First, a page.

From landing a job to planning for retirement, here’s how to make coming home really pay off.
Without Uncle Sam dictating what to do, where to live, and even what to wear, many new veterans need another round of basic training—only this time, it’s learning how to find a job, buy a home, save for retirement, and more.
“Veterans are trying to put down roots quickly and figure out a lot of things that are confusing,” says Pam McClelland, lead financial education specialist for the Consumer Financial Protection Bureau’s Office of Servicemember Affairs. “And confusion makes you vulnerable.”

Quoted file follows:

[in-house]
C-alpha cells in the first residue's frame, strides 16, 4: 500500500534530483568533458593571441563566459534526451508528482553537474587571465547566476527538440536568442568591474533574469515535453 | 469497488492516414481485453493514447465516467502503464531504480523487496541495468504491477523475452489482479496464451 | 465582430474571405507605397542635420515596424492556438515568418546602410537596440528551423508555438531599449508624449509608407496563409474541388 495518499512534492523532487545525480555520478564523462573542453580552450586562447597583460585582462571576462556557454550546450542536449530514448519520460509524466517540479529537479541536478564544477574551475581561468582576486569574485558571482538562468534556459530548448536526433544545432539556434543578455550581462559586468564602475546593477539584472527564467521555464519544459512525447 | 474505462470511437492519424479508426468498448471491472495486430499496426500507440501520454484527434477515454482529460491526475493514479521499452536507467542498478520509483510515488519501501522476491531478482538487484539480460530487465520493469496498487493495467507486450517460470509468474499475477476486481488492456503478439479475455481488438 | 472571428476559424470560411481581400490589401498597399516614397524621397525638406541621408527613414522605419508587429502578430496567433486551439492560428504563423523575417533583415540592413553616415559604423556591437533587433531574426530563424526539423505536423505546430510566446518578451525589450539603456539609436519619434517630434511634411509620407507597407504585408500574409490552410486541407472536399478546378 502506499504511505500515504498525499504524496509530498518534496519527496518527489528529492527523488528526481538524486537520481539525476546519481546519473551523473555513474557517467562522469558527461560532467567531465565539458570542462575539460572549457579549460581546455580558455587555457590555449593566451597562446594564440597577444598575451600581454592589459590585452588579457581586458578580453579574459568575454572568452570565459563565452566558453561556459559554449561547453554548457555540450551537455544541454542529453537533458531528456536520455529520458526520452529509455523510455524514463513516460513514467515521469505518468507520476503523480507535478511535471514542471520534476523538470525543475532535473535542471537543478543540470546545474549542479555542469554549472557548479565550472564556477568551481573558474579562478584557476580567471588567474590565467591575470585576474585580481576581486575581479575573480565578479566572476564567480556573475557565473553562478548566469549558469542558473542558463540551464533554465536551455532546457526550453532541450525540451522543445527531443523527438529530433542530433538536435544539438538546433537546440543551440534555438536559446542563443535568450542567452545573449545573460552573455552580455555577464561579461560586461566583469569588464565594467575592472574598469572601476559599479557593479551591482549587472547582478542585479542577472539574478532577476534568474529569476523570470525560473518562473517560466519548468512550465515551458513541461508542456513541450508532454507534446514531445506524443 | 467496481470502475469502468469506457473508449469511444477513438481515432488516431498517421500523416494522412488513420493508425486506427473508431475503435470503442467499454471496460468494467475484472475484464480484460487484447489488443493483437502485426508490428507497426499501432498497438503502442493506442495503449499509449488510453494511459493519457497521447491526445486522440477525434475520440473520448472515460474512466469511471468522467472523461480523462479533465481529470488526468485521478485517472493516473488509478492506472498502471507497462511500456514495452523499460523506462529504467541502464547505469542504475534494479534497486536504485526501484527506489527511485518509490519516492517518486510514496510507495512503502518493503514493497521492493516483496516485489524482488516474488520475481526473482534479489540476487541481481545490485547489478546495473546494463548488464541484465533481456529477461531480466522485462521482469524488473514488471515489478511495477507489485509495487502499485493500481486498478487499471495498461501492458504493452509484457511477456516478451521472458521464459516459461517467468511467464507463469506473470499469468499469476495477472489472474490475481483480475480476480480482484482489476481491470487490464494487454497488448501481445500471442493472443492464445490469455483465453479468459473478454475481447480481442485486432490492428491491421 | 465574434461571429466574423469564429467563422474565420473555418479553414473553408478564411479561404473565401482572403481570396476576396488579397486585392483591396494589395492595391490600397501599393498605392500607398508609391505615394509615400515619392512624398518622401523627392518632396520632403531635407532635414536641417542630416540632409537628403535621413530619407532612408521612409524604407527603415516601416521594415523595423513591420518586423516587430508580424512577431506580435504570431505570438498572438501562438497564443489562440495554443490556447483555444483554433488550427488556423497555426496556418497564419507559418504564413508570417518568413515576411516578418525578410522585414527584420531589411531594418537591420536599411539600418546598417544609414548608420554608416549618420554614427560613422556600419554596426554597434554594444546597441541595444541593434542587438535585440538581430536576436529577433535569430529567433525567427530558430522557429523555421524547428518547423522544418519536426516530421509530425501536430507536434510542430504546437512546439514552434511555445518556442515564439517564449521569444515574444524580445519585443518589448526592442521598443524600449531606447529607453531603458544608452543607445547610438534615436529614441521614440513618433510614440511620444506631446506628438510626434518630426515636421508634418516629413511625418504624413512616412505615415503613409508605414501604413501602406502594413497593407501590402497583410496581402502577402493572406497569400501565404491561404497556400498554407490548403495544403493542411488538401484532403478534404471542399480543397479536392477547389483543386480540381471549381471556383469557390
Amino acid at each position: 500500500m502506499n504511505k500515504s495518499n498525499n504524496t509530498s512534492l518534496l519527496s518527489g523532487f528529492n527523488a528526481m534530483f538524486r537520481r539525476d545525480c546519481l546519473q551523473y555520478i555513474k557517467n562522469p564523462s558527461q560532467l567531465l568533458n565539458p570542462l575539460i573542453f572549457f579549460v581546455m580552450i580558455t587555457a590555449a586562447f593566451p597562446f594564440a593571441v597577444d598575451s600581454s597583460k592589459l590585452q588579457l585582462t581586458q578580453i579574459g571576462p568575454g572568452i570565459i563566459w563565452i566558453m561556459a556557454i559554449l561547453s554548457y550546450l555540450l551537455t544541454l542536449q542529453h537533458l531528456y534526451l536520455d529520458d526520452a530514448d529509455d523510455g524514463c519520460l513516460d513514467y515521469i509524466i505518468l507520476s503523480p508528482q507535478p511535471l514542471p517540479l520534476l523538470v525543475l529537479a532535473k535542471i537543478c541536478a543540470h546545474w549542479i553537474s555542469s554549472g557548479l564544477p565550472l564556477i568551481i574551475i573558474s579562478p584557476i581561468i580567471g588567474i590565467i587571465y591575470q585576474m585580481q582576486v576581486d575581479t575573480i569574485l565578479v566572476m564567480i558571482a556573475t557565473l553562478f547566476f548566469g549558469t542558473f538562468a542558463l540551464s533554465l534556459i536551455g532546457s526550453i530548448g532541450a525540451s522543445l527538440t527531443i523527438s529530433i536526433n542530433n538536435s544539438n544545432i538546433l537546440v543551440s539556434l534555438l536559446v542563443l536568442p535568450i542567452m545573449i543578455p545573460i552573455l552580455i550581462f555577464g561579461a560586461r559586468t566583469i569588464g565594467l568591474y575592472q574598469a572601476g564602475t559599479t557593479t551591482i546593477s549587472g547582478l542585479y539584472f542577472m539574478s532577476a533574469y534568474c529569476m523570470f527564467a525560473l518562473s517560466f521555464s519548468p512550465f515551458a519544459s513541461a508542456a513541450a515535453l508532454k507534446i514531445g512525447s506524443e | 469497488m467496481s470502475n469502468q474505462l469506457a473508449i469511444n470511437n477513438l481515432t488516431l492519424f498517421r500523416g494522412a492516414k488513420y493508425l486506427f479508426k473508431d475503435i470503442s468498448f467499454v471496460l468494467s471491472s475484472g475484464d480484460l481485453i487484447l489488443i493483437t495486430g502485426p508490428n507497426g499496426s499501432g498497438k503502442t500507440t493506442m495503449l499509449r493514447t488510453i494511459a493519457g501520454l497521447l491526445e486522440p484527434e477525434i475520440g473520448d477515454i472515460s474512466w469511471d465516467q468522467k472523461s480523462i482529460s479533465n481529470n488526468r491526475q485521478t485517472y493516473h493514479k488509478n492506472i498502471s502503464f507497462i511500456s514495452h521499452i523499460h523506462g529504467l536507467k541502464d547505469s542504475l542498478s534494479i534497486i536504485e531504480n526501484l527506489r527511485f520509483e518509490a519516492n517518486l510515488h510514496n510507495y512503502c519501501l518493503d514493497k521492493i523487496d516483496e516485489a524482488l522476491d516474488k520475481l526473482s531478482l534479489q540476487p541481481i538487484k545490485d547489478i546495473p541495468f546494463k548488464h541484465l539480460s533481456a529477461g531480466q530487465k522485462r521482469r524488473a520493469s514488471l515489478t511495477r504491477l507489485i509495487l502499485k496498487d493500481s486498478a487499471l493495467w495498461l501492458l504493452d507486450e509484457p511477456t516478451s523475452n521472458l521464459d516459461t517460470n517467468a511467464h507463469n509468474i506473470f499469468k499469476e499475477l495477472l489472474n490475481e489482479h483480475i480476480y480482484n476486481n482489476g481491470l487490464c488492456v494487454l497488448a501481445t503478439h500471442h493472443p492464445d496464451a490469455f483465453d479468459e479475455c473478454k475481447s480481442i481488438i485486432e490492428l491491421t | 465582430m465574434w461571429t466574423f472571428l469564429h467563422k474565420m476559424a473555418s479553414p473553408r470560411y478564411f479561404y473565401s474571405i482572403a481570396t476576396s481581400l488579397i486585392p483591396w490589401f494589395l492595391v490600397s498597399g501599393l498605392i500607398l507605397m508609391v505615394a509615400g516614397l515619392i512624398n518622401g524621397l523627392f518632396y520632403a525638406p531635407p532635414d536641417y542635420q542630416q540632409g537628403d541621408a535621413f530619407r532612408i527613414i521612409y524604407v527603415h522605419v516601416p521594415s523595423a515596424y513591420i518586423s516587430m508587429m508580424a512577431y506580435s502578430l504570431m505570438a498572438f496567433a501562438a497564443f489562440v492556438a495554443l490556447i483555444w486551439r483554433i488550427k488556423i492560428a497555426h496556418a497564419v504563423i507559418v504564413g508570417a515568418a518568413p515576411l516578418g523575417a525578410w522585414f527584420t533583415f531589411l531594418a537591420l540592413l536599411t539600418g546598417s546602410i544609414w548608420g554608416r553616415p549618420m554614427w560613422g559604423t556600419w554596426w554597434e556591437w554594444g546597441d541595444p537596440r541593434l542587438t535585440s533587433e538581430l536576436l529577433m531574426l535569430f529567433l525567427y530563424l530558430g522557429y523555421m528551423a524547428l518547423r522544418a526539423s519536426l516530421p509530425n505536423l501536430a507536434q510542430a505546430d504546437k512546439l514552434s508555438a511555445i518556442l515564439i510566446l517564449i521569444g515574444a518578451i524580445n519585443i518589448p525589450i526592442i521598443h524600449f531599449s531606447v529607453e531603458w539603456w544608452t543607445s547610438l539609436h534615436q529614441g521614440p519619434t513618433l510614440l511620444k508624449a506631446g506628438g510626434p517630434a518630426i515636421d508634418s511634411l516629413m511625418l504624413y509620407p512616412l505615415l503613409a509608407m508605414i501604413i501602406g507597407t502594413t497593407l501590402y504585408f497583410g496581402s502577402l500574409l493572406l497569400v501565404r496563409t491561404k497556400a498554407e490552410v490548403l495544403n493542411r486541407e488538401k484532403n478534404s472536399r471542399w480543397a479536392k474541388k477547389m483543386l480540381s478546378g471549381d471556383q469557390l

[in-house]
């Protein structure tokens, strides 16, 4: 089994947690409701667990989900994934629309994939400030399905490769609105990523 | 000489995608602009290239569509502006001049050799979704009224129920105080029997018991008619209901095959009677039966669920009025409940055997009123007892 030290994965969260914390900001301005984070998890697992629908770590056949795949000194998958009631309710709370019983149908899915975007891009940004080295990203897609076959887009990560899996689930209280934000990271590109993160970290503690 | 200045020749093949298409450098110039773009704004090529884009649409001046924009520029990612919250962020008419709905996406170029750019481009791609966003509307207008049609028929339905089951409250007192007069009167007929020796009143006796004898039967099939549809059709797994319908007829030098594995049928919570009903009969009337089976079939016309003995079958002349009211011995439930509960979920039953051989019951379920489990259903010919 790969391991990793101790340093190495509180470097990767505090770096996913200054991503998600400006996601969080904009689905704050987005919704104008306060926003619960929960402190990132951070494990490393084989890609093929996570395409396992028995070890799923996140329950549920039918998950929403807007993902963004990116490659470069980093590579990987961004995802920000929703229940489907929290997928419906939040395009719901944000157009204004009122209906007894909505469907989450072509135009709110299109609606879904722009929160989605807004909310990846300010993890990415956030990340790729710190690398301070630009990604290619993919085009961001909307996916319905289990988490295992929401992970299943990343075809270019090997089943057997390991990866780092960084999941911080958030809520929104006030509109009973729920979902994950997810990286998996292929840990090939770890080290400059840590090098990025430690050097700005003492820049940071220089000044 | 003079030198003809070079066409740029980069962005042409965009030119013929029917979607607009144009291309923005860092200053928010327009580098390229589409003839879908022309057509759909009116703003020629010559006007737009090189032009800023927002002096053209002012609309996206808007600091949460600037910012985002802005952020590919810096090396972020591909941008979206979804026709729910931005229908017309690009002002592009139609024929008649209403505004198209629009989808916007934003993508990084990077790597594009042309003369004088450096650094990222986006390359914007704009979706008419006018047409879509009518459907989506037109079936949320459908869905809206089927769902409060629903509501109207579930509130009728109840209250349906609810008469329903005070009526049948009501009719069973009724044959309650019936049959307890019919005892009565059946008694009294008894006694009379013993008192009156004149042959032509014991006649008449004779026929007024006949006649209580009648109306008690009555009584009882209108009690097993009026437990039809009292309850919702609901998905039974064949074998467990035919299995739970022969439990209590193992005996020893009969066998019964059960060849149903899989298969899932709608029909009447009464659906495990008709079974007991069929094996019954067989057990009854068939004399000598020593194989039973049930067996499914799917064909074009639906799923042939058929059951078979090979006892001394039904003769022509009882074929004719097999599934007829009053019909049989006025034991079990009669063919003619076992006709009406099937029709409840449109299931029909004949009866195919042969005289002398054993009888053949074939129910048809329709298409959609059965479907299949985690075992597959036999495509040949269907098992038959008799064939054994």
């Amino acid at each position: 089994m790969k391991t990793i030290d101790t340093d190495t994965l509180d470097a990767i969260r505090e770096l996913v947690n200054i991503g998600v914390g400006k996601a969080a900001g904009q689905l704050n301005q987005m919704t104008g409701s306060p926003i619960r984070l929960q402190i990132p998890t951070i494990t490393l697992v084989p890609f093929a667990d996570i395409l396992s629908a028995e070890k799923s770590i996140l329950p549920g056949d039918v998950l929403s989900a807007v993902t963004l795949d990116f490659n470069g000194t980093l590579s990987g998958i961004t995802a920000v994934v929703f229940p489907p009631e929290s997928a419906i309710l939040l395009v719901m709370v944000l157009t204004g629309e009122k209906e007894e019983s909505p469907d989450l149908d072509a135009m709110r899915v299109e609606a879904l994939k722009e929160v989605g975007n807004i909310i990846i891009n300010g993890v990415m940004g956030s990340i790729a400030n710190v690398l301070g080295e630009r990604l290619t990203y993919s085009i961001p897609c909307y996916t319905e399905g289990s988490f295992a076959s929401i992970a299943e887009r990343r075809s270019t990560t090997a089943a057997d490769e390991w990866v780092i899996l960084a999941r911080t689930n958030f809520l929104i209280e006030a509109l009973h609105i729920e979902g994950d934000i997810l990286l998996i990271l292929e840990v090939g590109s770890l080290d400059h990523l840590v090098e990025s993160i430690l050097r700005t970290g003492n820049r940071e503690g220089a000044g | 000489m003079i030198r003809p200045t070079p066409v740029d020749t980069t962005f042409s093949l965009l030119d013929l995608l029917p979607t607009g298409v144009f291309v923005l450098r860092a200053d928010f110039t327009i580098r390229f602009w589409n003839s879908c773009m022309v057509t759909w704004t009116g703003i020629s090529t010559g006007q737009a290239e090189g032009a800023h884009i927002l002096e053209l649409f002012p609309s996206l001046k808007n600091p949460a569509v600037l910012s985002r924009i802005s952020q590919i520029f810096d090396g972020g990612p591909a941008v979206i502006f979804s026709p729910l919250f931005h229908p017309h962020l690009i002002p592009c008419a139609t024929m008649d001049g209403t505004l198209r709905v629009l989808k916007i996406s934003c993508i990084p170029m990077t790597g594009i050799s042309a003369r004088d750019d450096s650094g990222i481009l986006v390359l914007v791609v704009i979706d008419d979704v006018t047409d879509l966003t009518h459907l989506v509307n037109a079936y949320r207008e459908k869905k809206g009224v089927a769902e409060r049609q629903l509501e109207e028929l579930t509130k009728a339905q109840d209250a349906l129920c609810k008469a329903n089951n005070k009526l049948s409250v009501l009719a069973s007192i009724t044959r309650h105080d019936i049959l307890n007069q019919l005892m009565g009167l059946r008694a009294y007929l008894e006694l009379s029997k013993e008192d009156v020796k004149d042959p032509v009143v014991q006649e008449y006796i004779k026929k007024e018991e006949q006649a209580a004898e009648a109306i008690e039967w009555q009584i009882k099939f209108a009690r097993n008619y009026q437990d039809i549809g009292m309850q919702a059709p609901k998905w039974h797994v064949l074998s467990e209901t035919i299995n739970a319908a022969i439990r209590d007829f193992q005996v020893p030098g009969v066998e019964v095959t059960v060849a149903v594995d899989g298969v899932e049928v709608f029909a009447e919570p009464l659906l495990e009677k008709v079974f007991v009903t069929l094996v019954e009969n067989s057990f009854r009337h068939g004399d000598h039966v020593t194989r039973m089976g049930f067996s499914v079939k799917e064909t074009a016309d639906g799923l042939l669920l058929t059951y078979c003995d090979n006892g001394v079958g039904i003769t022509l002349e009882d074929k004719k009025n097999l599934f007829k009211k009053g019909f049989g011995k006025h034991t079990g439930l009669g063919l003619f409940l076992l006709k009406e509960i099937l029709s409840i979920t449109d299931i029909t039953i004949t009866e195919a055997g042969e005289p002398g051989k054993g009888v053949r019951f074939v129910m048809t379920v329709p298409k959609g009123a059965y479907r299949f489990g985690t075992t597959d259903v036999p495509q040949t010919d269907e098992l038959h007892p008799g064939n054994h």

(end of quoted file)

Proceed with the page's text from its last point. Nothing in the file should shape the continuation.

Vulnerable—it’s the most unmilitary of traits. But that’s how veterans say they feel when it comes to managing their money. A study funded this year by First Command Financial Services, which advises military personnel, found that in 76% of middle-class military families, at least one person reported a health problem related to financial stress. Veterans have also become frequent targets of scammers going after military paychecks, pensions, and education benefits, usually with offers that turn out to be predatory loans.
In fact, Rep. Tom Rooney, a U.S. congressman from Florida and an Army veteran, introduced legislation this year to increase penalties for “anyone who deliberately seeks out our most vulnerable veterans for a financial fraud.”
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